Plight of Borneo’s pachyderms (VIDEO)

On the fringes of the Bornean jungle, Dr Laura Benedict and the WRU are all the family they have. — Pix courtesy of WRU
On the fringes of the Bornean jungle, Dr Laura Benedict and the WRU are all the family they have. — Pix courtesy of WRU

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KOTA KINABALU, Aug 23 — Sepilok Orang Utan Rehabilitation Centre is one of Sabah’s best known tourist attractions for its cute and always entertaining inhabitants

But in recent times, Sepilok has become home to another makeshift family, one that tourists are largely unaware of, even as they are startled by their occasional bellows and hoots.

“We’ve had a a few baby elephants, a small clan: intelligent, fast-developing toddlers, normally shy behind their larger, more intimidating mothers and aunts. But these elephants’ matriarch is smaller, though equally ferocious when it comes to her babies,” said Wildlife Rescue Unit (WRU) veterinarian Dr Laura Benedict.

At the BES, JB works with adult elephants who are unable to immediately return to the wild.  (production still).
At the BES, JB works with adult elephants who are unable to immediately return to the wild. (production still).

The WRU has made Sepilok their base in eastern Sabah since 2013 and have been housing their orphaned baby elephants in the quiet, peaceful depths of the Sepilok enclosure, on the fringes of the Bornean jungle.

Since 2013, when a baby elephant called Joe was rescued after his whole family was poisoned, the WRU set about taking in orphaned baby elephants at the Sepilok centre — trying to offer them a sense of community, family, and a safe home.

“Like it or not, we had to find a space to keep these elephants,” she said.

In recent years, orphaned elephant have become disturbingly commonplace. Oil palm plantations and human settlements eating into the wild areas have fragmented and massively depleted the territories of all Borneo’s wild inhabitants.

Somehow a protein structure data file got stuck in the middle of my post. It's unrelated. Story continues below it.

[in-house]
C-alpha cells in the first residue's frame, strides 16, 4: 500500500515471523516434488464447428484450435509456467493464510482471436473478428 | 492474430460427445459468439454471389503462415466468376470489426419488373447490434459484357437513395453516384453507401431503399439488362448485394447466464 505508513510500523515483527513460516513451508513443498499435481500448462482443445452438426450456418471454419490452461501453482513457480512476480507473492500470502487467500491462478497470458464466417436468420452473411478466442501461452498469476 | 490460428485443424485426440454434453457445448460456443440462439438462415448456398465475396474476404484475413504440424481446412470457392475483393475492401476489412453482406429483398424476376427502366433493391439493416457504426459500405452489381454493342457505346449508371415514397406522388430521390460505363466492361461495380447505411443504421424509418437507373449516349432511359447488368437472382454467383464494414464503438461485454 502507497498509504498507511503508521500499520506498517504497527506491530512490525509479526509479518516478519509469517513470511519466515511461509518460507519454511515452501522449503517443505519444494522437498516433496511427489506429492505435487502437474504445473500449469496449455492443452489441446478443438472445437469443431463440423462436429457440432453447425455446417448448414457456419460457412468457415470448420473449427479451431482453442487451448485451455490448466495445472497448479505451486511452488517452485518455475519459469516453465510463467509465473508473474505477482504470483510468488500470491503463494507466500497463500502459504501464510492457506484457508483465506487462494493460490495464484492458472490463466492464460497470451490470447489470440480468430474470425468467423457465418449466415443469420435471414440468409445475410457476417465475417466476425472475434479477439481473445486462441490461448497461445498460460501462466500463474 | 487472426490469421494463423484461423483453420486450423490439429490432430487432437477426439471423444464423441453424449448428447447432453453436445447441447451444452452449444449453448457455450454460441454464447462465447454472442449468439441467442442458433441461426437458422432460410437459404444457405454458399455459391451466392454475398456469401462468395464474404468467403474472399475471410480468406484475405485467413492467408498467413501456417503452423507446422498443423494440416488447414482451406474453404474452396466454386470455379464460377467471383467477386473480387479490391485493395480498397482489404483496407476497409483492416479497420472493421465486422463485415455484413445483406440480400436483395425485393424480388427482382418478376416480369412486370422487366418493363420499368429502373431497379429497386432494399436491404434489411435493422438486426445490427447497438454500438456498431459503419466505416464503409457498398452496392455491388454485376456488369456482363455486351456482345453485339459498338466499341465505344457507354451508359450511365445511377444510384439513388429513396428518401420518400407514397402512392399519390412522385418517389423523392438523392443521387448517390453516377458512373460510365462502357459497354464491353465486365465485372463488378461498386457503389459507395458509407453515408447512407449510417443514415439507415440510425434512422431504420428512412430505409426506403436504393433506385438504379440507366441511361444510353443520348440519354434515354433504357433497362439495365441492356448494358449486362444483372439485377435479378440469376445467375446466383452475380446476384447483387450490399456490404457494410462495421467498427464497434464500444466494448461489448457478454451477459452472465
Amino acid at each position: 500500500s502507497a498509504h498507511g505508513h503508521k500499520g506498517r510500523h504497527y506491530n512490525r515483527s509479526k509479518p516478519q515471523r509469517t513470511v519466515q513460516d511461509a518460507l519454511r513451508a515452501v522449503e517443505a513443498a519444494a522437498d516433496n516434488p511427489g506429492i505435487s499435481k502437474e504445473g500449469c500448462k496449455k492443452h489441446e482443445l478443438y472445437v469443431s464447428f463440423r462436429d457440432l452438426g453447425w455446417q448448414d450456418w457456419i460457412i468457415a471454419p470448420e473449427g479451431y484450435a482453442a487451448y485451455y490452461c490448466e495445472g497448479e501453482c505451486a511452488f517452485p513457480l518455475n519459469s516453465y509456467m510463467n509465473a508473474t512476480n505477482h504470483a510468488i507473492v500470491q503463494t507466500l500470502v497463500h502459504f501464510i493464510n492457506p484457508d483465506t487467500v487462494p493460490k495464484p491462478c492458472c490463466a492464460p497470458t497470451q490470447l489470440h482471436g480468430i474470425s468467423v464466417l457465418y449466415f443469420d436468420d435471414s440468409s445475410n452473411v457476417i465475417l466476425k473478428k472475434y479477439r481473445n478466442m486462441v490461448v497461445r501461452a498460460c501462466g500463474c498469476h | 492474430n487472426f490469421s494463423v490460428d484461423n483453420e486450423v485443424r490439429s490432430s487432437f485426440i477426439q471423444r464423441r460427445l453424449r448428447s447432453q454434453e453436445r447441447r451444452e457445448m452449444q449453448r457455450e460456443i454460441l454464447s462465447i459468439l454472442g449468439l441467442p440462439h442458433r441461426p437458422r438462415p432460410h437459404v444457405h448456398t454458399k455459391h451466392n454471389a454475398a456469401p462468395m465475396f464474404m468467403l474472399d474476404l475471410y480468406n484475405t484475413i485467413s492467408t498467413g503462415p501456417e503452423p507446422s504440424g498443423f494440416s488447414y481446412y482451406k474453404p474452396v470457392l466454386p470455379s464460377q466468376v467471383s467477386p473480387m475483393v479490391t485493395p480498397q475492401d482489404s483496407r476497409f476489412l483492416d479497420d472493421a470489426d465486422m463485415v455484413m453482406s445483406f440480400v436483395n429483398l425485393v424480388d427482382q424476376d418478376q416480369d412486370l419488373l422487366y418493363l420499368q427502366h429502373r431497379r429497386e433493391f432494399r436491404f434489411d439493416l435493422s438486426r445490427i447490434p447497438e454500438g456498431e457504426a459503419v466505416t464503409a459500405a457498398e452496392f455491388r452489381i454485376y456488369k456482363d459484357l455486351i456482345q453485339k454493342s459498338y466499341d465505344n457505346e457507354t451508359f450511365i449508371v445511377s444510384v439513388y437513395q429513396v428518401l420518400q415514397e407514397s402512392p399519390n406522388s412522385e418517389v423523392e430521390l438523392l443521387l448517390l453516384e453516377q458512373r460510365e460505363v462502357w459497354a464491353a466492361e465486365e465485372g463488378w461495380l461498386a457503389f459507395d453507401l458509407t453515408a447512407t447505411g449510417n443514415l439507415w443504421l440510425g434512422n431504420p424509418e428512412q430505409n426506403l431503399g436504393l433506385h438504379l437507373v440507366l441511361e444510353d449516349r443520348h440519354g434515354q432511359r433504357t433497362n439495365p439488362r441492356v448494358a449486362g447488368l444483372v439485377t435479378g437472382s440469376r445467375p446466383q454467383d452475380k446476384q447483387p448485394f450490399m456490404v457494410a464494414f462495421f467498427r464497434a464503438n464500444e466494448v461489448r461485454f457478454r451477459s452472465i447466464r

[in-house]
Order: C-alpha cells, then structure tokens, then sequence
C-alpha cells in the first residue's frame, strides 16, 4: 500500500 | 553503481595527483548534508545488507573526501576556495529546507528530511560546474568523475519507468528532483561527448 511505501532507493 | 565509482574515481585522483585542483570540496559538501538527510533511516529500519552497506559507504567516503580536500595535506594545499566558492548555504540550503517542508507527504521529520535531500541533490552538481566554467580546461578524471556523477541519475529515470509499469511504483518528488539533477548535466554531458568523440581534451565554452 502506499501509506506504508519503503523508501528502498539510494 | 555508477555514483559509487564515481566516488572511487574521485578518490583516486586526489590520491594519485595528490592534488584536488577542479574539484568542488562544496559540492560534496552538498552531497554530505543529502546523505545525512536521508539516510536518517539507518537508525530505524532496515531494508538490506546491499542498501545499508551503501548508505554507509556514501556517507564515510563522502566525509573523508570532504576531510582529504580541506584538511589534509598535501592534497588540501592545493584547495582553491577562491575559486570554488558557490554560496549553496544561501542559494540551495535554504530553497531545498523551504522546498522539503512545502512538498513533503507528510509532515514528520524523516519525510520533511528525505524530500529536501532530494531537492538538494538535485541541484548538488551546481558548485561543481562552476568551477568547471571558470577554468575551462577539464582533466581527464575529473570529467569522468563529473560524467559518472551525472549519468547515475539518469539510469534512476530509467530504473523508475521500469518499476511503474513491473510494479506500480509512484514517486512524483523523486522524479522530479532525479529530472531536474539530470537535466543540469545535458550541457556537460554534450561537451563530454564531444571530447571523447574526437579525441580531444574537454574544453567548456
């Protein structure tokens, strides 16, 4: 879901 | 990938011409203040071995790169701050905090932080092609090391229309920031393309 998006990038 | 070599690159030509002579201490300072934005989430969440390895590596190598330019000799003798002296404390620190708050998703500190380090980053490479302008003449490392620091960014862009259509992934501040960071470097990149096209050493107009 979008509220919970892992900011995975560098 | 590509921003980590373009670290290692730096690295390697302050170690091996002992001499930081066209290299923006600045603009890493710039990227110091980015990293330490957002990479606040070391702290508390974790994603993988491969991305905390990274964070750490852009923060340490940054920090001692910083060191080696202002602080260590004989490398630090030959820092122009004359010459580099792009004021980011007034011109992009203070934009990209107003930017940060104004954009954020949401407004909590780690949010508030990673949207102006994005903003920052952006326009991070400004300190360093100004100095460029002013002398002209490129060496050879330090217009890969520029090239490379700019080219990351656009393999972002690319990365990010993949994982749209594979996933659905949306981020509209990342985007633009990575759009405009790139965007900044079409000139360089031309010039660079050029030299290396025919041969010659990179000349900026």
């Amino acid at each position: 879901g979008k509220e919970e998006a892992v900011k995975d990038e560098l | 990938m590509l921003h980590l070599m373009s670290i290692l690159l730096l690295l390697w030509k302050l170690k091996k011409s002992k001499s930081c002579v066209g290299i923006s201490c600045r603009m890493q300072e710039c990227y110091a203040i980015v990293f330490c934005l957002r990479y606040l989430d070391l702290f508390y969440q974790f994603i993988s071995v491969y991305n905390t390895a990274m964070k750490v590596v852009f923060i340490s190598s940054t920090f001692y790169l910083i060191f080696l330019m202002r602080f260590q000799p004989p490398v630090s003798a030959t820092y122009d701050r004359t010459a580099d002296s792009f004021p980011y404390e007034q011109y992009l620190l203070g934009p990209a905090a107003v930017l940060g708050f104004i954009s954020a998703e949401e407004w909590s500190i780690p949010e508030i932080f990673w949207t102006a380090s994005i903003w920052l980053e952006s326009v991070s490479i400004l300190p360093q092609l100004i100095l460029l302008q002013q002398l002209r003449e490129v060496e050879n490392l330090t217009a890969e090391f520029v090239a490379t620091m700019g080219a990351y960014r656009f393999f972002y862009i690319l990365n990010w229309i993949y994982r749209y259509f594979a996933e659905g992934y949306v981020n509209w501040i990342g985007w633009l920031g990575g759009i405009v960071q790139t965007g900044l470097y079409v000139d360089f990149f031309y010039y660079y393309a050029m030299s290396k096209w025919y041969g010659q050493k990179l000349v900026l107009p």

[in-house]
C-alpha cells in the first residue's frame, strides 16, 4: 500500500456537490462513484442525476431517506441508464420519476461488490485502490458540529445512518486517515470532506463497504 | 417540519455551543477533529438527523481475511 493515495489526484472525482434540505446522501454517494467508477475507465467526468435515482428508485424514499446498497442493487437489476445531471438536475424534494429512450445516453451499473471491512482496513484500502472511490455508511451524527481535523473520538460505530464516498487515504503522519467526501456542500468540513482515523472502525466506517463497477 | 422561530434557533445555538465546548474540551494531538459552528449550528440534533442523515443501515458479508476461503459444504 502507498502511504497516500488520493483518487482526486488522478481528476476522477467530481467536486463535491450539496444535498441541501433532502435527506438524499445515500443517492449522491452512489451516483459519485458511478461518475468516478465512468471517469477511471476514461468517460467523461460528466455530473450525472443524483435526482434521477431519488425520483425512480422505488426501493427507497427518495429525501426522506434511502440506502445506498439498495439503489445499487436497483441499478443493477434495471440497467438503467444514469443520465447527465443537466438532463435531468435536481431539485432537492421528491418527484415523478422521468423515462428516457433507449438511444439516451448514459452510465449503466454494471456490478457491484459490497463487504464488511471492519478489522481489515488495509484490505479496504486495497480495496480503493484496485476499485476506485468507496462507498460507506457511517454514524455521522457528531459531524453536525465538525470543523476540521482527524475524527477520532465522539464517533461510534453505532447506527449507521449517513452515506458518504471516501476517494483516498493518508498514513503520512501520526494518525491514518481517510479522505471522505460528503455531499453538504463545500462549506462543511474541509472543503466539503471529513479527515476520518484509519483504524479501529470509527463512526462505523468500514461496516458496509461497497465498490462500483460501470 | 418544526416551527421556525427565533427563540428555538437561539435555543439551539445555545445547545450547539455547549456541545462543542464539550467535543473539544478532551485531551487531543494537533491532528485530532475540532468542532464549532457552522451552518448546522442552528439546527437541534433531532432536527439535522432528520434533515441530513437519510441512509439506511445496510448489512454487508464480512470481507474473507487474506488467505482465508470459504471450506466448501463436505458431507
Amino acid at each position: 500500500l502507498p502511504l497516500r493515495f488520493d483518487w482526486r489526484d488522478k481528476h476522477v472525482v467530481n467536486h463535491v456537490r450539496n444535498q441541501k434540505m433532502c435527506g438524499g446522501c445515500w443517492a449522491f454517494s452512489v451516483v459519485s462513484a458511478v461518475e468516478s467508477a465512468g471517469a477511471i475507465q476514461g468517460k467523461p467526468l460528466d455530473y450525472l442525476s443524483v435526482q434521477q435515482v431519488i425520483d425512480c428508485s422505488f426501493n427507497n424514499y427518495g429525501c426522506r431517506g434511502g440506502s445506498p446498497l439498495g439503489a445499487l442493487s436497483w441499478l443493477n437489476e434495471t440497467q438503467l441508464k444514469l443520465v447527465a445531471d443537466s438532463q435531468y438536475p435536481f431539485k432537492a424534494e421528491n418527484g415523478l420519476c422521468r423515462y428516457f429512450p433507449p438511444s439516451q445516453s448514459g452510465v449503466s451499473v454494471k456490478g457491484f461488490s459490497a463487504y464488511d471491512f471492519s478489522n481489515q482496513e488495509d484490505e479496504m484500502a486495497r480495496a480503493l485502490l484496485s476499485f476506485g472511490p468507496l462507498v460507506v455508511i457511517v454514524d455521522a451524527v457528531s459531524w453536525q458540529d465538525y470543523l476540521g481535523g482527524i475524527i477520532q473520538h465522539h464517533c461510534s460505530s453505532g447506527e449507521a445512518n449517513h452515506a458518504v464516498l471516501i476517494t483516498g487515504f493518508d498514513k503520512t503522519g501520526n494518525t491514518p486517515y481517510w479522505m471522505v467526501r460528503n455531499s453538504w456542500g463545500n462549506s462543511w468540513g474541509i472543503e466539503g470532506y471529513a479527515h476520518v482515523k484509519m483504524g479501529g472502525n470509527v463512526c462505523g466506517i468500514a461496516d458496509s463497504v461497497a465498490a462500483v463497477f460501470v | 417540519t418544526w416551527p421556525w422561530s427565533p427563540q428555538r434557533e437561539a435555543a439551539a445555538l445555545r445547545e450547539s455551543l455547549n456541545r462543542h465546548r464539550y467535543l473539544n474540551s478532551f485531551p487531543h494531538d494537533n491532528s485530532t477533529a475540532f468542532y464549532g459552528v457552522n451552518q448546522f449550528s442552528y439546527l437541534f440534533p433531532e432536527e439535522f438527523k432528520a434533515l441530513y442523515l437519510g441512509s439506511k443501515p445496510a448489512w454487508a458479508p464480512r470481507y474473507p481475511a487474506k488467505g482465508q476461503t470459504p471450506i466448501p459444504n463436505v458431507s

Unlike most animals, however, habitat encroachment rarely stops an elephant getting where it wants to go. Their sheer size, voracious appetites, dexterous trunks and tough skin make palm trees simply another food source, that is, until they find themselves stuck in a man-made maze of paths and fences, or face-to-face with an angry, frightened farmer.

When a herd of elephants becomes trapped, their lives are in the hands of the people living there. Elephants are a fully protected species under international conservation laws — but this has not stopped appalling acts of violence being committed against trapped elephants.

In some cases, the adults are frightened away; in their rush to escape, the weak/sick babies are separated from the adults. In other, rarer cases, entire families of elephants have been killed. Lone infants, terrified and traumatised, are discovered attempting to wake up their dead parents.

As ever great expanses of land have been cleared, the problem has only increased. Whilst the orphans are young — and susceptible to illnesses — the WRU are keeping a very close eye on them. Each day, Benedict and her colleagues feed, monitor and exercise the babies.

Like all children, the toddler elephants need plenty of play time, and the best quality of life the WRU can provide is one where the elephants can enjoy growing up at Sepilok.